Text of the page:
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Masculinity is "the quality, state, or degree of being masculine."[1] The term is used to differentiate the male and female. Contrary to masculinity are terms such as emasculate or feminine. A synonymous term for masculine is virile. There are many contexts to which the notion of the masculine male refers. For example, Shakespeare, in many of his plays, depicts societies in which his male characters are deemed as hegemonic.

Examples of Masculinity in Shakespeare

William Shakespeare is perhaps the most recognized and influential writer to have ever existed. One of his writing trademarks, so to speak, is his employment of the motif of masculinity in many of his plays. For example, he differentiates his male and female characters by showing their disparities. He also presents moments where his male characters are emasculated such as his King Lear. An exemplary moment of Lear's emasculation is when he is taunted by The Fool.

Lear says: "O, how this mother swells up toward my heart!/ Histerica passio down, thou climbing sorrow;/ Thy element's below."

Bruce R. Smith says that Lear's words mean that Lear sees his upper body as a representation of "reason" and logic, and his lower body as passion.[2] Smith goes on to say that Lear sees the division of his upper and lower body to be gendered: "the heart that he calls 'mine' is threatened by 'this mother' from below. Lear's loss of reason...can be the triumph of this female passion within, a loss of both patriarchy and masculine identity."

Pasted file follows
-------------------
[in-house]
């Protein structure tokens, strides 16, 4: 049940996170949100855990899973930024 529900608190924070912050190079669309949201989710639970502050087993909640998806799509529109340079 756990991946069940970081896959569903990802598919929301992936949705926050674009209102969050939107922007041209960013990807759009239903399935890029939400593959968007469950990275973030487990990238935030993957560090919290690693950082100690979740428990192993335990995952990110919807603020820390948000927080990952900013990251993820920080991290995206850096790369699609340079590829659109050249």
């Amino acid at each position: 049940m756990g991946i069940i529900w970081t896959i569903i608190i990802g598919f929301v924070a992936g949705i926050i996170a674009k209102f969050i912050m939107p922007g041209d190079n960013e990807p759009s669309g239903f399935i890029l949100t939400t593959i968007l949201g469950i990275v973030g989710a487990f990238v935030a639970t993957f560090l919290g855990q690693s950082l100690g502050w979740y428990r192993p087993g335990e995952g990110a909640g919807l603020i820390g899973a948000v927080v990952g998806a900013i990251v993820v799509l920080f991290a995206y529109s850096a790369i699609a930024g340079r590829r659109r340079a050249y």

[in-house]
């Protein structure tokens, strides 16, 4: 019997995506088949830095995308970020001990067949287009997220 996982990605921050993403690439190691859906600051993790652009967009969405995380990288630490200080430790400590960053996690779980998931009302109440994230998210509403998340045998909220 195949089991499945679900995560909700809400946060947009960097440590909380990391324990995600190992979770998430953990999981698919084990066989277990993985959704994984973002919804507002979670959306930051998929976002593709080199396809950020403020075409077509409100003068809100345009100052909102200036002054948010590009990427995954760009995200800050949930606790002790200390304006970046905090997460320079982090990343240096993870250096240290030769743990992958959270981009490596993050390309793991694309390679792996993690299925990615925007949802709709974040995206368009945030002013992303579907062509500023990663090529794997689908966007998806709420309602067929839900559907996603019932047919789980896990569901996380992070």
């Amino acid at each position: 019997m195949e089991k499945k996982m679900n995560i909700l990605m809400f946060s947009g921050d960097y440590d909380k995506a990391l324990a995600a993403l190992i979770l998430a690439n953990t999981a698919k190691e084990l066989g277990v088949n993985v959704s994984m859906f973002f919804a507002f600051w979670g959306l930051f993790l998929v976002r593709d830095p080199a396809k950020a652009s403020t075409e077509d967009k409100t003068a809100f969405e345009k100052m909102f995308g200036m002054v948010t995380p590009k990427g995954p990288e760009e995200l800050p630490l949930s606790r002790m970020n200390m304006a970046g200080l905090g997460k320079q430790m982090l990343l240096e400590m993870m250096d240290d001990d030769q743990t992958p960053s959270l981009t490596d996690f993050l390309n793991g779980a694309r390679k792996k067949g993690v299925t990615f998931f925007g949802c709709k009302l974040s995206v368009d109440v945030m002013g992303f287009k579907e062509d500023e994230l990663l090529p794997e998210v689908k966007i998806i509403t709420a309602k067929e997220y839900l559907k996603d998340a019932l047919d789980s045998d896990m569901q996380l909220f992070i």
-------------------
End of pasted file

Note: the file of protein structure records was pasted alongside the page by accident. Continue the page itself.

Male Status

In modern day society, masculinity is often associated with "prestige, power, and freedom."[3] Since men are considered to be the ones ruling the world, there's still the idea of unequal division of labor. However, given the history of women's oppression, men always had somewhat of an advantage over women, since the women were the ones who had to stay home and nurture the "foetus and young children." Thus the men had more time to develop a competitive nature in gaining wealth and power, whereas women developed more of a caring and nurturing sensibility.


  1. Webster, Inc. Merriam-Webster's dictionary and thesaurus. Springfield, Mass.: Merriam-Webster ;, 2006. Print. [1]
  2. Smith, Bruce R.. "Introduction." Shakespeare and Masculinity. Oxford, England: Oxford University Press, 2000. Print. [2]
  3. Leone, Bruno, and Terry Neill. Male/female roles: opposing viewpoints. St. Paul, Minn.: Greenhaven Press, 1983. Print. [3]

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